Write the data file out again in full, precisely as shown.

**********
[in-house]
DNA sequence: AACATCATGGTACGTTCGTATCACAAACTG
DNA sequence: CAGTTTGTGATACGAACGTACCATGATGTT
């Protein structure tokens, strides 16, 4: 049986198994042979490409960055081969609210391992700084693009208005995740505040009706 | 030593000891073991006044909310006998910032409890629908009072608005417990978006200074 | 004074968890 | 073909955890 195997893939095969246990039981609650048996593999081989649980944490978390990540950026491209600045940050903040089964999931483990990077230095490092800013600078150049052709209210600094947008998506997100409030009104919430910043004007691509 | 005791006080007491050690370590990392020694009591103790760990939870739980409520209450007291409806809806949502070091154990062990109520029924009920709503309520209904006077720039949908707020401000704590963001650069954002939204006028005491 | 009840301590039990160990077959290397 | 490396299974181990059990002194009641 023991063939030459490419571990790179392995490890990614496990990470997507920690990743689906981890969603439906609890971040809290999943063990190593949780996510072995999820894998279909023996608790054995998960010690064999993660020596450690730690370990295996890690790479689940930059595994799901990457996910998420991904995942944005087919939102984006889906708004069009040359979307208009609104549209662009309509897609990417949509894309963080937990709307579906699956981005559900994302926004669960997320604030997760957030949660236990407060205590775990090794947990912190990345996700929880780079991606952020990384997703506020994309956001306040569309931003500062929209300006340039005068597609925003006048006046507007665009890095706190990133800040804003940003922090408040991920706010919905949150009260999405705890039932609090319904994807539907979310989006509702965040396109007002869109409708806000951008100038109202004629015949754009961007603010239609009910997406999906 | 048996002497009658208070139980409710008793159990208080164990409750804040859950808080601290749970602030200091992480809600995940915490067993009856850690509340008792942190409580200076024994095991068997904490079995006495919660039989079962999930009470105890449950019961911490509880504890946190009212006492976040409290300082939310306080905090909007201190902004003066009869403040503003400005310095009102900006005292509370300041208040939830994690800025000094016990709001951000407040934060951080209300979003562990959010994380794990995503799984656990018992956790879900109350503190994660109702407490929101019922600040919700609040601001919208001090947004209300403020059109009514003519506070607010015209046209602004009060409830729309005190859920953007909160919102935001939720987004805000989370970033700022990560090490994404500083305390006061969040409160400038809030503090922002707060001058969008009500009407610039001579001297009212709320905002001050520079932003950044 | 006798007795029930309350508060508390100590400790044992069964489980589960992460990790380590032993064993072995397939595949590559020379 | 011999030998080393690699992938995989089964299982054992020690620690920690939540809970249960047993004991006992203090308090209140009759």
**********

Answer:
[in-house]
DNA sequence: AACATCATGGTACGTTCGTATCACAAACTG
DNA sequence: CAGTTTGTGATACGAACGTACCATGATGTT
């Protein structure tokens, strides 16, 4: 049986198994042979490409960055081969609210391992700084693009208005995740505040009706 | 030593000891073991006044909310006998910032409890629908009072608005417990978006200074 | 004074968890 | 073909955890 195997893939095969246990039981609650048996593999081989649980944490978390990540950026491209600045940050903040089964999931483990990077230095490092800013600078150049052709209210600094947008998506997100409030009104919430910043004007691509 | 005791006080007491050690370590990392020694009591103790760990939870739980409520209450007291409806809806949502070091154990062990109520029924009920709503309520209904006077720039949908707020401000704590963001650069954002939204006028005491 | 009840301590039990160990077959290397 | 490396299974181990059990002194009641 023991063939030459490419571990790179392995490890990614496990990470997507920690990743689906981890969603439906609890971040809290999943063990190593949780996510072995999820894998279909023996608790054995998960010690064999993660020596450690730690370990295996890690790479689940930059595994799901990457996910998420991904995942944005087919939102984006889906708004069009040359979307208009609104549209662009309509897609990417949509894309963080937990709307579906699956981005559900994302926004669960997320604030997760957030949660236990407060205590775990090794947990912190990345996700929880780079991606952020990384997703506020994309956001306040569309931003500062929209300006340039005068597609925003006048006046507007665009890095706190990133800040804003940003922090408040991920706010919905949150009260999405705890039932609090319904994807539907979310989006509702965040396109007002869109409708806000951008100038109202004629015949754009961007603010239609009910997406999906 | 048996002497009658208070139980409710008793159990208080164990409750804040859950808080601290749970602030200091992480809600995940915490067993009856850690509340008792942190409580200076024994095991068997904490079995006495919660039989079962999930009470105890449950019961911490509880504890946190009212006492976040409290300082939310306080905090909007201190902004003066009869403040503003400005310095009102900006005292509370300041208040939830994690800025000094016990709001951000407040934060951080209300979003562990959010994380794990995503799984656990018992956790879900109350503190994660109702407490929101019922600040919700609040601001919208001090947004209300403020059109009514003519506070607010015209046209602004009060409830729309005190859920953007909160919102935001939720987004805000989370970033700022990560090490994404500083305390006061969040409160400038809030503090922002707060001058969008009500009407610039001579001297009212709320905002001050520079932003950044 | 006798007795029930309350508060508390100590400790044992069964489980589960992460990790380590032993064993072995397939595949590559020379 | 011999030998080393690699992938995989089964299982054992020690620690920690939540809970249960047993004991006992203090308090209140009759």